School water tested for lead, as required by state

Bukola Adeleye and Kendra Brown

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Gov. Chris Christie ordered the regulations that were approved by the Board of Education after lead levels were found in NJ schools. Photo by Gioconda Beekman via Flickr.com, used with permission

At least 25 New Jersey school districts have found lead contamination in their drinking water as of April 2017, as reported by Patch.com. On June 15, the school’s water was tested for possible lead in the water, as mandated by the state. Dean Erie Lugo said he is confident that the school will have positive results. However, students said they find the water in the school unsanitary.

Governor Chris Christie ordered new regulations to require testing for lead in the drinking water of all New Jersey schools after elevated lead levels were found in 30 Newark schools in March 2016, as reported by NJ.com. All New Jersey schools must be tested by July 1.

According to the Environmental Protection Agency, lead is a naturally occurring element found in small amounts in the earth’s crust.

“Lead can be found in all parts of the environment — the air, the soil, the water, and even inside our homes,” as reported on the website. “While it has some beneficial uses, it can be toxic to humans and animals causing of health effects.”

In accordance with that new law, the State of New Jersey Department of Education adopted regulations on July 31, 2016, regarding testing for lead in drinking water in public schools throughout New Jersey.

“As the risk of lead contamination can come from pipe and plumbing fixtures in educational facilities, in addition to the public water supplier (which has independent testing requirements), the Department is proposing a drinking water testing program be immediately instituted at all drinking water outlets and food preparation sources in all public education facilities in the State,” as stated on the NJDOE website.

Chemistry teacher Frederic Williams said that most of the water  that ends up in school or homes water systems have to do with the pipes.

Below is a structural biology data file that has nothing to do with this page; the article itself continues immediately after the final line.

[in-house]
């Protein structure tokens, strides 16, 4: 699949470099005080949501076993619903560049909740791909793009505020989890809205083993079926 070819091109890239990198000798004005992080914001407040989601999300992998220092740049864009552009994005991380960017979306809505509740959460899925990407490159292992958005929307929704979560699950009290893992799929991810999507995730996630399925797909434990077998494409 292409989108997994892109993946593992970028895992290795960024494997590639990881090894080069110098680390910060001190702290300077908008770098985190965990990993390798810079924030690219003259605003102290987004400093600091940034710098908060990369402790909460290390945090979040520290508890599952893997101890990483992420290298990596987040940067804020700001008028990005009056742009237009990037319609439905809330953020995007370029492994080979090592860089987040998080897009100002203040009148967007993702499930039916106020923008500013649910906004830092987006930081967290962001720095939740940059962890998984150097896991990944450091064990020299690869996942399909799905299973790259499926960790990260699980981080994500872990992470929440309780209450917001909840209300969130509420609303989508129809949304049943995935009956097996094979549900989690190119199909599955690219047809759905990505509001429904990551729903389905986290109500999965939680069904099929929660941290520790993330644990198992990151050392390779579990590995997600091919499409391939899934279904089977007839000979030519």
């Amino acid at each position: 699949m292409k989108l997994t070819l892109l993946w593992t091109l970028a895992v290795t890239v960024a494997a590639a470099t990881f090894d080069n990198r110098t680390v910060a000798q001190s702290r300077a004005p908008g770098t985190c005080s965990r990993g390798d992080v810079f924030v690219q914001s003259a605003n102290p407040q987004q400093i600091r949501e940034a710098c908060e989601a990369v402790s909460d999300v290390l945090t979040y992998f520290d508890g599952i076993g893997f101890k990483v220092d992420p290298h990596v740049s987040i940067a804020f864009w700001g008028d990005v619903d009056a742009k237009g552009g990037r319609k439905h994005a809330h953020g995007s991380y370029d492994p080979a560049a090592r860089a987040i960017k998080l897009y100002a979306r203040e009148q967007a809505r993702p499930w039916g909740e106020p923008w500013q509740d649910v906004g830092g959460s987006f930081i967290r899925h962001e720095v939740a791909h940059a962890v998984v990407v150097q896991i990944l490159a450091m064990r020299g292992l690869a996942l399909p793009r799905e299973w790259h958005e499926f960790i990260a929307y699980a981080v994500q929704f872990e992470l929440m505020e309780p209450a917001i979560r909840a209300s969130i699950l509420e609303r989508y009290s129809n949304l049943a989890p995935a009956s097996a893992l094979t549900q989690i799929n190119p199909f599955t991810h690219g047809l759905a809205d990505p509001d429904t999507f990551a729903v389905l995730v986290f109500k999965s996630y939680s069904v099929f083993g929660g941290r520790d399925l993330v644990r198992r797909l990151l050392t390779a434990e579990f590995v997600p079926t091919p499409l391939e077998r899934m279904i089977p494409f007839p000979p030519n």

“A lot of the old buildings have lead joints or lead based pipes. Plastic is your best way to go because its inert it doesn’t react. So water just flows through’” Williams said

Lugo said that the cost of testing the school’s water is “being reimbursed by the state” and that he is positive about the results, which should be received in a couple of weeks.

“Our building has been refurbished since 2002, compared to the older buildings in Newark schools that have pipes that are contaminated with lead,” Lugo said. “We are brand-new.”

Senior Noel Vargas said she thinks the school water is very unhealthy.

“First, water should not taste minerally or even have a taste at all. Water is supposed to be clean and refreshing, but our school does nothing to fix that,” Vargas said. “Second, the fountains are dirty with stuff in it such as chewed up gum and paper, and no one wants to drink from a water fountain that is dirty on the inside. Lastly, the school water is warm and not cold like it should be, that is very unhealthy and unsafe.”

Senior Christopher Roxas said he does not like the taste of the school’s drinking fountain water.

“I can’t really describe it. It tastes normal straight from the fountain, but after a while it tastes more gross,” Roxas said.

Williams said he likes the water.

“It has a good taste, but the only thing about it is that it’s warm,” Williams said.

Lugo said it’s the first time he has heard a complaint about the water fountains.

“I don’t personally drink tap water, not even at home, but due to the taste,” Lugo said. “I would rather drink bottled water like Poland Spring.”

Lugo said he calls the maintenance staff if there is a problem with a drinking fountain.

“In general there has been discoloration in the water, but it has been said that it is safe to drink by the state. We have checked off all water fountains on the do-not-use list. There would be notices for the students and staff on when not to use the water,” Lugo said.

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